Got a Secret, Please Don't Tweet it

Social media has been around since the dawn of time, or 1997, depending on when you were born. With the start of Six Degrees came the start of oversharing on social media. Okay, fine, it was a little different and the sharing of one’s life frequently is a habit that many people struggle with on Facebook today, especially.

 

 

It used to be common knowledge and proper etiquette to tell your close friends and family members about something that has happened in your life before you pass it onto acquaintances and somewhat close friends, but who aren’t “need to know everything” close. Now, more and more people are finding it easier to simply go straight to social media to share the news of engagements, new babies, new jobs, and everything in between and are forgetting to tell those close to them about what is going on. It’s not fair for someone that you share DNA with to find out that you’re engaged at the same time as some random person that was only partially relevant in your life for a few months in 2005.

 

 

When you share your news with the masses and skip over the people in your life that may also be affected by your news, whether in a positive or negative way, you are still telling them the same thing: you are as important to me as the guy that I sat next to in Biology during my Junior year of high school. To be honest, it hurts to be on the receiving end and makes you feel kind of worthless.

 

 

Just as you shouldn’t talk with food in your mouth, you shouldn’t over-share or even prematurely share anything about your life on social media. When you post about your life, good or bad, you are essentially talking with food in your mouth. In addition to that, sometimes things are said in the heat of the moment and you say things you regret. Sure, you can delete the post or edit your words, but it’s 2017 - nothing is ever 100% deleted and screenshots are a thing. What is best in these situations is to step back, think hard about what you need to say (or if you need to say anything at all,) type your post, re-read it, and delete it - it’s no one’s business.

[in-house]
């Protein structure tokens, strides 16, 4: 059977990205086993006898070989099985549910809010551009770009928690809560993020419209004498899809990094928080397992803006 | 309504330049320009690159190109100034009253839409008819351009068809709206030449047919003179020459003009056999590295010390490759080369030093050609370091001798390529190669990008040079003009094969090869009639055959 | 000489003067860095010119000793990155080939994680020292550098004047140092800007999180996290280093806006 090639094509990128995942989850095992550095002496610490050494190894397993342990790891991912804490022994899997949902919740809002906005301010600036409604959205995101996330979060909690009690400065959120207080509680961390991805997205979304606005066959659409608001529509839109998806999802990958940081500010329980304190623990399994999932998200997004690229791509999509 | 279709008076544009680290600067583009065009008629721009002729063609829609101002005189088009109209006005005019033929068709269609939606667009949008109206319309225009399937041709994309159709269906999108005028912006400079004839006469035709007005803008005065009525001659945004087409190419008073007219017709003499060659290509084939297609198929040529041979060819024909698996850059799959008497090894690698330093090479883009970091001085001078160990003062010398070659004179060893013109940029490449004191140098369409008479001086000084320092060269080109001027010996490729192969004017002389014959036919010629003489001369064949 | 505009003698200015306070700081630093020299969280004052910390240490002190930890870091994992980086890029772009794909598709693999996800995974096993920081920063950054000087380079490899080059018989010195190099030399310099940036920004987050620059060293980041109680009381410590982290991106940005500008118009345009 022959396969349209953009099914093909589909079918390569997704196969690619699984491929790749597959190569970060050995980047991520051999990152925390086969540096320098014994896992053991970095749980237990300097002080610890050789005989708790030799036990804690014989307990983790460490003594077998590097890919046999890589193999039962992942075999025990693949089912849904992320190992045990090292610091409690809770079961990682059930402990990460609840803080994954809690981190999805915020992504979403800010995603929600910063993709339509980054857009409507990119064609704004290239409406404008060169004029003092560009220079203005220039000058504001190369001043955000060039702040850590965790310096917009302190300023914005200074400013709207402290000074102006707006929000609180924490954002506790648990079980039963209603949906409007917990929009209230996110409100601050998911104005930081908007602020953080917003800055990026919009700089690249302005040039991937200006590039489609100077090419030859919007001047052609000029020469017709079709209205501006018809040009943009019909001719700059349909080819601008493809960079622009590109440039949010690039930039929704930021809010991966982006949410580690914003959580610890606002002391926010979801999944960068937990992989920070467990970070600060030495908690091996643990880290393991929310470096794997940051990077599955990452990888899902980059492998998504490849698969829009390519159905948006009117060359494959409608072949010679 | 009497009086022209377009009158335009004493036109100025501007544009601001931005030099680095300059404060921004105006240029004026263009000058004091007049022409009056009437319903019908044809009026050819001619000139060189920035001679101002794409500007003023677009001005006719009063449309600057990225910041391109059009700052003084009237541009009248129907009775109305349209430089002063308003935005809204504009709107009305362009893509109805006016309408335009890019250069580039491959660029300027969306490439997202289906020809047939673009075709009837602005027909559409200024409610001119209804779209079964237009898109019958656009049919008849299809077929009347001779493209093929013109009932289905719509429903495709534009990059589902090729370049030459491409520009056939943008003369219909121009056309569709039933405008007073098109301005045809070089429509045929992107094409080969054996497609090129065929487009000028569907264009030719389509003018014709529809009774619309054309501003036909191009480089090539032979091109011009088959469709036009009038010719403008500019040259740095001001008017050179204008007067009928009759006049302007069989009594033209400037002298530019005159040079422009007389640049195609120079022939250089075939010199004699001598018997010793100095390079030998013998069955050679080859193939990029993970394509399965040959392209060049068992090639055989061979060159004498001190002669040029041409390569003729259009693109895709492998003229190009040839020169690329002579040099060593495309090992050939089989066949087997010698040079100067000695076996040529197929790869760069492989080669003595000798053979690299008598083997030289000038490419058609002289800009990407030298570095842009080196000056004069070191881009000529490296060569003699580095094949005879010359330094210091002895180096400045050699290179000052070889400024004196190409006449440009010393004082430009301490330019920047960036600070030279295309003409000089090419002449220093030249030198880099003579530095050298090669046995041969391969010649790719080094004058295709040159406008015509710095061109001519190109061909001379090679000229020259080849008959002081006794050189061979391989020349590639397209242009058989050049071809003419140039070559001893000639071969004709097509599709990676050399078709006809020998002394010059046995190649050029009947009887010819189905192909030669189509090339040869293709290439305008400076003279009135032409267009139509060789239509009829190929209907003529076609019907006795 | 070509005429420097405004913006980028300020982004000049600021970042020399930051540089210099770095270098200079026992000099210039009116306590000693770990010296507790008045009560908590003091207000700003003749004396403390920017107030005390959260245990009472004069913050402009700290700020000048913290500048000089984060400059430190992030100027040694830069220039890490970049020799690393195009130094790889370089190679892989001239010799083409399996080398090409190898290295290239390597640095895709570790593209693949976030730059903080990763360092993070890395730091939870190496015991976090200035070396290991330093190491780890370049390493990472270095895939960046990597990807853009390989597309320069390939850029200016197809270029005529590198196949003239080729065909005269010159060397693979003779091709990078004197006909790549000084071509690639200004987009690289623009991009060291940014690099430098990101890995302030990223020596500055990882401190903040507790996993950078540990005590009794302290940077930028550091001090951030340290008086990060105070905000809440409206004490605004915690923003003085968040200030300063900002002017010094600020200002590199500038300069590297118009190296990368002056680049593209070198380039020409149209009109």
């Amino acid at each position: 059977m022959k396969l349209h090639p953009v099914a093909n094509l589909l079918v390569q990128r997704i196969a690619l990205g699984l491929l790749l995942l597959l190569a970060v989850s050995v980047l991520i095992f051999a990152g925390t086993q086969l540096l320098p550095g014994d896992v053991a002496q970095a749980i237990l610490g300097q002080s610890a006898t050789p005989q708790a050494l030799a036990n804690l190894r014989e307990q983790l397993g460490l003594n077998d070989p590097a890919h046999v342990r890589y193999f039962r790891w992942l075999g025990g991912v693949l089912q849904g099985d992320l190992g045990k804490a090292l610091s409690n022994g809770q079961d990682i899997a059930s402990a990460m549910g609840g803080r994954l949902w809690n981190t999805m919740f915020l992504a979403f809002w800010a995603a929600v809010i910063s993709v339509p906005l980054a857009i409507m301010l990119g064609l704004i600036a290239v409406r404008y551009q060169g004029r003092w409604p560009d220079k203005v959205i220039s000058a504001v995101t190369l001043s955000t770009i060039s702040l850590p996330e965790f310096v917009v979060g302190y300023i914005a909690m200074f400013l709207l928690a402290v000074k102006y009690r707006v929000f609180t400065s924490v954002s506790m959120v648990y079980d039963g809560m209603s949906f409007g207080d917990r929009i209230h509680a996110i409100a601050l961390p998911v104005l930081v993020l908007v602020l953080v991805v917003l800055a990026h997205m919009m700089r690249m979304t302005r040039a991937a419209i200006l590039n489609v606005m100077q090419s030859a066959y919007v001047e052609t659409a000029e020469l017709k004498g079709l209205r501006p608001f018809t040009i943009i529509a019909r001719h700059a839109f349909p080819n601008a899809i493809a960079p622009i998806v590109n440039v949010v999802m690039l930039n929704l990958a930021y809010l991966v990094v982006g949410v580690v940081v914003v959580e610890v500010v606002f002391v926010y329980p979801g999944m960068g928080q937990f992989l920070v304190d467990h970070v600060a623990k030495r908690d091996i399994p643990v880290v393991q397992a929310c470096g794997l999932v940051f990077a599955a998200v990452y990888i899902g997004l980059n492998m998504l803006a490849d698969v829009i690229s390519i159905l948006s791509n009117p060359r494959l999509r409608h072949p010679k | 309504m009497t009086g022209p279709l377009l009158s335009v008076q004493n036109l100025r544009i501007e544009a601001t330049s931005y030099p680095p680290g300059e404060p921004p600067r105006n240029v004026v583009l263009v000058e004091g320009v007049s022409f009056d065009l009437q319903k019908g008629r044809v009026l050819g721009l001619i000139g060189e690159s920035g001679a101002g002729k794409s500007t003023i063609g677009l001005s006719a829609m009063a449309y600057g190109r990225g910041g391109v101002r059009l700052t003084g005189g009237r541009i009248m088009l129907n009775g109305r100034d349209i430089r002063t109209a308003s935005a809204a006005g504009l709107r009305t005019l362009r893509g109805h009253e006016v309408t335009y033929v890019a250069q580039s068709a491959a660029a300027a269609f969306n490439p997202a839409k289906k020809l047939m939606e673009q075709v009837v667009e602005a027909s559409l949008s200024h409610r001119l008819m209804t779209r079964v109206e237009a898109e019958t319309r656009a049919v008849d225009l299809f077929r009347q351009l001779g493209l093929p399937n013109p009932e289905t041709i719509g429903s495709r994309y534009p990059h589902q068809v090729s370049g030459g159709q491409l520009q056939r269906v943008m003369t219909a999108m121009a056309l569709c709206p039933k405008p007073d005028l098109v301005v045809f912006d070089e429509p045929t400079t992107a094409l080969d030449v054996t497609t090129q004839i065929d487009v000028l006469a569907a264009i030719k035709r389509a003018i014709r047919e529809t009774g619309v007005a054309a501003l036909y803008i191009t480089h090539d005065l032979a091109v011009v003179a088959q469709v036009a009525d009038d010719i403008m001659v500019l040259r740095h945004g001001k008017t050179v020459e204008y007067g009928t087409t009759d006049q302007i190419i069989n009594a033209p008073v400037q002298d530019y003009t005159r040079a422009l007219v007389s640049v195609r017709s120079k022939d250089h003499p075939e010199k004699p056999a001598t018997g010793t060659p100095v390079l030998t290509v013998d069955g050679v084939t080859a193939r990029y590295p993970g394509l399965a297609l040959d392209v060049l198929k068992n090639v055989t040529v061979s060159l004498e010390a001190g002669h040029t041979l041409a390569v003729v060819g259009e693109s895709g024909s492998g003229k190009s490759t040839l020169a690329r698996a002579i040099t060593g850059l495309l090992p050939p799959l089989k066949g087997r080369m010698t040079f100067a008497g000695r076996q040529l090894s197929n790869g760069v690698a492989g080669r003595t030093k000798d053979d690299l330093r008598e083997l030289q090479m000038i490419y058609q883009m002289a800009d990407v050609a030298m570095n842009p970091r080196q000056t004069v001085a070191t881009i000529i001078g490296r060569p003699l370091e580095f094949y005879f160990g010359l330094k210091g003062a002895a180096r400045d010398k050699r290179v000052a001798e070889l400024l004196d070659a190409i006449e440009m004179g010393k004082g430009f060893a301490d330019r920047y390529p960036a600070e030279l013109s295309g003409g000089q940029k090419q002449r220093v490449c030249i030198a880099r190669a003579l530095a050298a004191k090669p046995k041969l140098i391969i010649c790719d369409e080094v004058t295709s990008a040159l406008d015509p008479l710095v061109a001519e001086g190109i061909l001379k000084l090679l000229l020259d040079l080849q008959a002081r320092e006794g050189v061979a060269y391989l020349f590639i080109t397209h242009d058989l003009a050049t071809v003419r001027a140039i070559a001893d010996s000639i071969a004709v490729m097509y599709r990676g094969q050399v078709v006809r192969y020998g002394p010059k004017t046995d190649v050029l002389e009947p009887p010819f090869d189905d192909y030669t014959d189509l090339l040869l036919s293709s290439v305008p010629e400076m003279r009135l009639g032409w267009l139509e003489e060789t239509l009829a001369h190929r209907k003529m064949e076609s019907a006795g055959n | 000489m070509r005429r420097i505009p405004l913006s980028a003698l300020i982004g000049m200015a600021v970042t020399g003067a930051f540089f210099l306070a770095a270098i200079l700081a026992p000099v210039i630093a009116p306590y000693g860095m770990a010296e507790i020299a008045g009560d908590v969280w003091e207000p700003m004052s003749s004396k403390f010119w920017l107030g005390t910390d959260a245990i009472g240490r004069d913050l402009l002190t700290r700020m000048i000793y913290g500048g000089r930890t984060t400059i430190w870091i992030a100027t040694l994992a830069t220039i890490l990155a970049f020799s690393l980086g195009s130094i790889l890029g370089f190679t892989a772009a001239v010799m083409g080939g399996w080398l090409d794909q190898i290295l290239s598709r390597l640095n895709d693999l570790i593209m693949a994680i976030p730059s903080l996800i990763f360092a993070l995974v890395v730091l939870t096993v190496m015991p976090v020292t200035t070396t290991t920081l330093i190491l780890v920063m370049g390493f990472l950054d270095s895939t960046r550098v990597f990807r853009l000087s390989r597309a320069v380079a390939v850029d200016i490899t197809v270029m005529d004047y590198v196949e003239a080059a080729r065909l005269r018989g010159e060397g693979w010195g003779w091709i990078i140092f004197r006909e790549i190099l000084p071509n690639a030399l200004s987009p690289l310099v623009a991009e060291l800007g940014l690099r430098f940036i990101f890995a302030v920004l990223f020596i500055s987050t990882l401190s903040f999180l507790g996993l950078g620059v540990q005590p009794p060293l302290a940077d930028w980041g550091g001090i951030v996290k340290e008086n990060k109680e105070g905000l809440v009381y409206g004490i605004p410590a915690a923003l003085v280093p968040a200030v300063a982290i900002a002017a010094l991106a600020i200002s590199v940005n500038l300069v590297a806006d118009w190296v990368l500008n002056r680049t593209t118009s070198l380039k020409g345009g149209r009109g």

Here are some basic social media guidelines straight from The Emily Post Institute:

  1. It’s okay to ignore a friend request

  2. Untag yourself from a photo or ask a friend to remove a photo of you from their page

  3. Delete a friend’s comment on your page

  4. Unfriend someone whose presence on your page makes you uncomfortable

  5. Ignore quizzes, groups, or widely marketed event requests

  6. Use privacy settings to restrict access to your page

 

Although not on her list, but equally important, before sharing news about your life, put yourself on the receiving end of it. If your best friend got a new job and told all of Facebook before telling you, how would you feel?

 

 

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